SelectButton's Early Access reviews provide valuable insight into a work in progress. The game will be reevaluated once officially released, as the review below is based on the Early Access build of the game at the time of the review's published date.
Endzone: A World Apart is a post-apocalyptic world builder's dream. Think Civilization or The Guild meets Fallout. As survivors of the nuclear wastes, you're tasked with bringing your little group together and driving them to survive in the new, harsh landscape.
I readily admit I played the tutorial and still felt very overwhelmed even after a few hours. I'm not saying that's an issue; the vast set of options and opportunities within the game to manage a thriving settlement is fantastic. However: There's just so much shit in this game. That is honestly the best way for me to put this. It was somewhere during the third hour of the tutorial when I realized I had no clue just how deep this game ran in terms of mechanics. You end up creating chains upon chains of buildings and resources that rely on one another, eventually allowing you to produce things like electricity and other wonderful improvements that help manage the happiness of your encampment. But, for example, you need scrap to produce metal to build tools to make your citizens more productive, but to ensure they use those tools optimally, you need schools (or advanced schools and teachers to teach them). It's a balancing act, especially when you start tossing in need for specific housing types to maintain or stagnate population growth on top of keeping a wide variety of foodstuffs for them.
Once again, I'm blown away by how much layering there is within the game. You're a city planner, resource and workforce manager, and always worried about what the next radioactive rain will do to your poor inhabitants and crops. It just takes a bit to get through the learning curve and understand the longer-term impacts of your poor planning on sticking housing in the wrong spot and making your people travel long distances to get water.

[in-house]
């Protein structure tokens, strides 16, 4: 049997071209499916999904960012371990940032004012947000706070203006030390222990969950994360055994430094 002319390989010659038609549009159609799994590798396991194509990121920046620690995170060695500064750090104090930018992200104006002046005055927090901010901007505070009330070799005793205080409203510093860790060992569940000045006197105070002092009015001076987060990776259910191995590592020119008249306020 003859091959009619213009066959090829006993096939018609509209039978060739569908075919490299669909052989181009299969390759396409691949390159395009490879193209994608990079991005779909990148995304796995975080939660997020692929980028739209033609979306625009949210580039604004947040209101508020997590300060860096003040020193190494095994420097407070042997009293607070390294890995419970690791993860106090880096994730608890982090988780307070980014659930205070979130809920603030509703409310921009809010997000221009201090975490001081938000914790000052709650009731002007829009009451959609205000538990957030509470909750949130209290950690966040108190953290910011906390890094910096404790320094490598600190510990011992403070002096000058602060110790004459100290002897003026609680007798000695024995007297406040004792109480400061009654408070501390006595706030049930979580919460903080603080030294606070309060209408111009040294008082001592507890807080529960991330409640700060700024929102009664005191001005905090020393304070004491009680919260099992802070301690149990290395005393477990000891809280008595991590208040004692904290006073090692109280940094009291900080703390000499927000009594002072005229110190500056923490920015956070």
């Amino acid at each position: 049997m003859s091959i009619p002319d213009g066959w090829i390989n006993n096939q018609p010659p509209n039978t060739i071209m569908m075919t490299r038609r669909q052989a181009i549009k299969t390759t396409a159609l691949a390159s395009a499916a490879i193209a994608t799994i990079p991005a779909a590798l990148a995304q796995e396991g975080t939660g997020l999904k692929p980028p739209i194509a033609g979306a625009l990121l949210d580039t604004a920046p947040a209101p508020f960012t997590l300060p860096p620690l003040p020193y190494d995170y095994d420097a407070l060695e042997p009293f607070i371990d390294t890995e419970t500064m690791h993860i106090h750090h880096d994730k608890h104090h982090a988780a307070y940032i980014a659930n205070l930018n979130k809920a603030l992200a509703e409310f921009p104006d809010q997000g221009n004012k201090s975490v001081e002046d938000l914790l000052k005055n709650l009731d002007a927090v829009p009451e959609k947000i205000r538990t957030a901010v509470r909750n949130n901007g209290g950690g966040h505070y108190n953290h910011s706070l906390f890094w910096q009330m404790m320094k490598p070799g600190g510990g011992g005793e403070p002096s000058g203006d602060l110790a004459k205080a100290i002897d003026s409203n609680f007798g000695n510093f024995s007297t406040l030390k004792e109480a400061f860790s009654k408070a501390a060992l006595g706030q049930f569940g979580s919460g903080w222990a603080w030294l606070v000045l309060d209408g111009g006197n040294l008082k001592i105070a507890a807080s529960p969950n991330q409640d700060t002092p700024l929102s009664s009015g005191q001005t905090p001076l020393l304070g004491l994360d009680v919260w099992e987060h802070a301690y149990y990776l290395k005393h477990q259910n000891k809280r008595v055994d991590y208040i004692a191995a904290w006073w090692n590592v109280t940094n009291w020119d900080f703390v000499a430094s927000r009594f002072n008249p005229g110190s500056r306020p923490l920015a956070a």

But seriously, the game looks great in its current build, and while I am still working my way through understanding it, there are points where I've been able to sit back for a bit and just let it run. The interface is well set up throughout, and after some trial and error, the keyboard + mouse combo works great. Throwing building plots out, assigning workers to tasks, or even just seeing the population's general thoughts is simple and easy. The game is also quick to point out if there's an issue somewhere, like low happiness factors or lack of materials, making it easy for you to jump in and manage accordingly.
Endzone: A World Apart shows a ton of promise, especially for those looking for an in-depth city builder and simulation management game. There's a literal TON of ways to manage your settlement, depending on the map and game at hand. The world, a broken ruin of what was before, is ripe for your taking as you work to keep your settlement alive and growing amidst the debris. Endzone is a fun yet complex game. It reminds me of the old Settlers titles, where the game's complexities grow as you get further and further into the layers of what's contained within. But that is also potentially one of its failure points – the sheer volume of stuff to manage and control can be daunting, much like how it probably would be if we were to find ourselves in a similar scenario within real life.Note: Endzone: A World Apart (Early Access) was reviewed on PC. A digital copy of the game was provided by the publisher/developer.